As a Lone Star Audio Fest fan, exhibitor, and the author of an annual show report https://positive-feedback.com/author/norman-tracy/)
on the event let me encourage you to join us first weekend of May 2019. Audio by Van Alstine would be an outstanding addition to LSAF.
When I contrast my experiences exhibiting at RMAF vs. LSAF what stands out is in Denver the order of business was stress – excitement – fun while in Dallas it is fun – excitement – stress. As a smaller more intimate event run by enthusiastic volunteers keeping it fun for exhibitors and attendees alike is a core principle. Given the recent sad implosion of LAAS I am all the more appreciative of the core of volunteers who have made LSAF happen since 2007. The first paragraph of my PF report on the 2015 show goes into more detail on its history and culture.
You asked “give me some feedback on how the rooms were used and with what success”. Here are my experiences and observations. Your options are first floor conference/banquet rooms or second floor suites. Typical year will have one or two exhibitors on the first floor, the rest on second floor with overflow or late bookers on the third floor.
My opinion is the best first floor room is the Carrollton Room, here is a picture of JWM Acoustics debut in that room in 2015.
I covered this room in my 2015 PF report basically raving about the sound achieved by Joshua W. Miles’ JWM Acoustics debut. As a Junior Grade Hi-Fi Journalist I felt vindicated this year by Joshua’s very positive review in TAS and subsequent inclusion as a Recommended Component for his Alyson AML II speaker. This year Austin Acoustic took the Carrollton Room for their ultra-Fi horn system featuring 4-way horns, 8 tube amplifiers, another half dozen pre-amp and power supply boxes, plus PC digital, turntable, and (oh joy of joys) reel-to-reel tape. Carrollton is a long deep room so with all that gear in one end 4 rows of three seats each fit for the listeners. The sound achieved justified the resources expended, mountain top peak listening experience.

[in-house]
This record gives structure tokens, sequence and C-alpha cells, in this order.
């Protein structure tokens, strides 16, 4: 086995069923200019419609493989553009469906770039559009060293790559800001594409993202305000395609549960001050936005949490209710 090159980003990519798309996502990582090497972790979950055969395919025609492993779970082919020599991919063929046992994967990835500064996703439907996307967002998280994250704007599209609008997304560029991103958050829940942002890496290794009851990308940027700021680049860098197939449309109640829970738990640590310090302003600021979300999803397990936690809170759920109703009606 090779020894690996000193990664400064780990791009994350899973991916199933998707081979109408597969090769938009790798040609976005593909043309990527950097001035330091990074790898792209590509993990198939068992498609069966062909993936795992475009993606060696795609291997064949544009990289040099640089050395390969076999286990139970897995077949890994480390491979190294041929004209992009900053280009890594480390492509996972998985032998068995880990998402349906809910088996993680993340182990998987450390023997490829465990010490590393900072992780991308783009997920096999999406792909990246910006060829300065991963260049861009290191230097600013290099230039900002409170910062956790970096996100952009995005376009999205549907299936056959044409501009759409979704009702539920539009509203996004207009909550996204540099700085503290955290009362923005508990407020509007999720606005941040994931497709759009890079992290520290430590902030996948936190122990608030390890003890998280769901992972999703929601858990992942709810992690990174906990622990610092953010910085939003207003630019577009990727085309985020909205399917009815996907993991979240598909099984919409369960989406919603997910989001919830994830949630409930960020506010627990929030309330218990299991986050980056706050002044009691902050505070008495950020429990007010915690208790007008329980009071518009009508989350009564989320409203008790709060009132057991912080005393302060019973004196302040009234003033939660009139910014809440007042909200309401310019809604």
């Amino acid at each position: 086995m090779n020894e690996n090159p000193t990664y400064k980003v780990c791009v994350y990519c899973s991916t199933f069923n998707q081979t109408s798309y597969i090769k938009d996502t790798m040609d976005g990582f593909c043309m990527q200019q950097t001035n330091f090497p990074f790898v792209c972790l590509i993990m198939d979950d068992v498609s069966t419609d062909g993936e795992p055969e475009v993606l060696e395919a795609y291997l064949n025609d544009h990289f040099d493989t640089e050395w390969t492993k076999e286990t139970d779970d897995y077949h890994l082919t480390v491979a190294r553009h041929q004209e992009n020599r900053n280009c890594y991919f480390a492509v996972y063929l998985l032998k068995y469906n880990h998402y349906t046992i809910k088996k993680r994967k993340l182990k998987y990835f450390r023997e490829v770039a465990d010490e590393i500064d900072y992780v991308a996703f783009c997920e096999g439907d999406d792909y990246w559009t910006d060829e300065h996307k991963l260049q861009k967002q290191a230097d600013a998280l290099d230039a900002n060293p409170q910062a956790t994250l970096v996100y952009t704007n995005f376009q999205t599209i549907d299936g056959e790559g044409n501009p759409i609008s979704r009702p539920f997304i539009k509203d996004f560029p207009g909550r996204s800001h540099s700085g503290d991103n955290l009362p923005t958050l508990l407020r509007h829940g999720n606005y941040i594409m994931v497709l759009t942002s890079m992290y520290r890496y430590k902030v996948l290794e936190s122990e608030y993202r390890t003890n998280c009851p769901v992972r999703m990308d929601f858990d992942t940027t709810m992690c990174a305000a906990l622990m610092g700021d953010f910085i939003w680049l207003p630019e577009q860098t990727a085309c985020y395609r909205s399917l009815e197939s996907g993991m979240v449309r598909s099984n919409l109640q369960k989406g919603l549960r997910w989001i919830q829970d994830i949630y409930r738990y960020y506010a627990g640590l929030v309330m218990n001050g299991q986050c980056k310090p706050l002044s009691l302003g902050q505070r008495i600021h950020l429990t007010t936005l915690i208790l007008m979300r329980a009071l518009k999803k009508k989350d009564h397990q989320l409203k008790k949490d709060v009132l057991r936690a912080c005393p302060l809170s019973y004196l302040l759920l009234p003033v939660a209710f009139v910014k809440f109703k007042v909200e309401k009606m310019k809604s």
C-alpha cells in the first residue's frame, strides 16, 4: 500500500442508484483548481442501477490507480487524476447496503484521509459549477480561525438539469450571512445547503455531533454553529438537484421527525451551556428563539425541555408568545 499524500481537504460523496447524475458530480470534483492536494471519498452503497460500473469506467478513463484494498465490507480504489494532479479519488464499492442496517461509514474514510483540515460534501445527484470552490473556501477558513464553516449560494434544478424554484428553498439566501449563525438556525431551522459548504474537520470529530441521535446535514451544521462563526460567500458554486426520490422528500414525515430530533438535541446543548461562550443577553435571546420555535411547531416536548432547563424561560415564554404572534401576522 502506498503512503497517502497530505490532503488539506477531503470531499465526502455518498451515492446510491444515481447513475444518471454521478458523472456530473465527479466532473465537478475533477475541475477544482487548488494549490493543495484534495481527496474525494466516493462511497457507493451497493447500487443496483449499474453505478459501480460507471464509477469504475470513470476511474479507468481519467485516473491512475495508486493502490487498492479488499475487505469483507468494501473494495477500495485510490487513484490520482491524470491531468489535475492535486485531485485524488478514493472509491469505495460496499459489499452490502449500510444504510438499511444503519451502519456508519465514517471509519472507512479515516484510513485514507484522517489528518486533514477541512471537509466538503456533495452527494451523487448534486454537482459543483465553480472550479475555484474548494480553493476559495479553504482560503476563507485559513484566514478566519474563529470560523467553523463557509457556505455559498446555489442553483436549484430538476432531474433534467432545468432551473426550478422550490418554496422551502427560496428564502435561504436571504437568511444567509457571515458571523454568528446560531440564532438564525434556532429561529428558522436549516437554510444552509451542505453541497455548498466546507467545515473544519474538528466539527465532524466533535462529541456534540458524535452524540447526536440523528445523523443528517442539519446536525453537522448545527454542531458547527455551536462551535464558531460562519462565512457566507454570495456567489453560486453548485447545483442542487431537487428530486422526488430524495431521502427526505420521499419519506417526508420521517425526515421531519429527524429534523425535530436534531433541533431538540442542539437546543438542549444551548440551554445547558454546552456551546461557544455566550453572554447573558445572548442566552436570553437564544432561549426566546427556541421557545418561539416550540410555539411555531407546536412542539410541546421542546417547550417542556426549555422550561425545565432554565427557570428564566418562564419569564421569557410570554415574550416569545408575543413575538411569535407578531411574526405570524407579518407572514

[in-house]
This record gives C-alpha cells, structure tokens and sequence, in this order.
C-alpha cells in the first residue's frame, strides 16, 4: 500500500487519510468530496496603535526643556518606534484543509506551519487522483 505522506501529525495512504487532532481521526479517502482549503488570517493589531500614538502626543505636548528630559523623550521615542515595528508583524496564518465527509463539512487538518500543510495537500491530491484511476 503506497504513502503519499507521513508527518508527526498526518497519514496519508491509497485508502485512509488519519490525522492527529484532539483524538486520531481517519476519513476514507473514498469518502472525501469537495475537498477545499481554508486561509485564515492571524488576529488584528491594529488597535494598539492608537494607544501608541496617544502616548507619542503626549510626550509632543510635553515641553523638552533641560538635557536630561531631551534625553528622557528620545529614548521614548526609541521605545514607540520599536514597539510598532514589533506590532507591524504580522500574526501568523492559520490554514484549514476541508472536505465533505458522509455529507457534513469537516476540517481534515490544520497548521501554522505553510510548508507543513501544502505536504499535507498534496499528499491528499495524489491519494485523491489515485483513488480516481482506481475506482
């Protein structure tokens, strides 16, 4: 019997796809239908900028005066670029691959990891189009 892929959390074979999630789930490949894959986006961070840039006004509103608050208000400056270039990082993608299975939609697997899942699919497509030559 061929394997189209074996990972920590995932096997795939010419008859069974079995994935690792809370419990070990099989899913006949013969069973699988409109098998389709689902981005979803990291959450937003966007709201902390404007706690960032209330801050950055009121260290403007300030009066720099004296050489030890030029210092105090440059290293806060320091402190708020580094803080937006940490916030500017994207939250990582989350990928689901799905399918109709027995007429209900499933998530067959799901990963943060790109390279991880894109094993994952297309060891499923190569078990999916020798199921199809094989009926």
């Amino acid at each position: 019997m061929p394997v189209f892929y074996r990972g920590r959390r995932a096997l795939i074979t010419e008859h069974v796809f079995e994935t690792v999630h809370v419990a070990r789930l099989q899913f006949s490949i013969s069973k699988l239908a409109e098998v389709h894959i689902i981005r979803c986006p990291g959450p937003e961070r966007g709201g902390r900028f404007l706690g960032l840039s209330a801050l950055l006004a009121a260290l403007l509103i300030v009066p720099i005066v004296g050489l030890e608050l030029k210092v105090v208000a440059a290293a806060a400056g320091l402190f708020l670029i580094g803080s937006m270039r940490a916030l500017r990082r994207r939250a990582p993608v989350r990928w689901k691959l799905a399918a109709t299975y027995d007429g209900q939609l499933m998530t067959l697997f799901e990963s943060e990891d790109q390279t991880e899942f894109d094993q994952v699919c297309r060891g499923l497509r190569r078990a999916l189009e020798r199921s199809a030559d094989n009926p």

The Mesquite banquet room is the other first floor option and I believe the largest room available. In 2016 the Raven + Legacy team showed two complete systems using big Legacy towers each with their own Raven electronics, plus display tables with more Raven amps on static display and room for 15-20 chairs for listeners. The sound Raven Audio owner Dave Thomson got out of those systems was SOTA and this was before Legacy’s DSP room correction magic box was introduced.
Acoustic issues are reported in Mesquite, bass issues for Austin Acoustic in 2017 and in 2018 this is the room Audio Thesis moved out of for their Rosso Fiorentino speakers in favor of a second floor suite. Of course nobody has a HiFi show without complaining about room acoustics.
The Embassy Suites venue as the name states is an all-suite hotel. All the second floor rooms are suites with a living room + mini-kitchen in front, hall past the bath to rear bedroom. The front rooms feature HDTV on a credenza chest, sofa, easy chair, work/dining table, office style chair, and a couple of other upright wood chairs. I just move the table from long to short wall and turn easy chair to join sofa on long wall to face system placed on other long wall. The front room table and/or HDTV + credenza are often moved to the bedroom to free up more space. Most of us move the furniture around ourselves, for a $25-$50 upcharge the hotel staff will move all furniture in the front room into the bedroom.
Some exhibitors find the hotel furniture useful.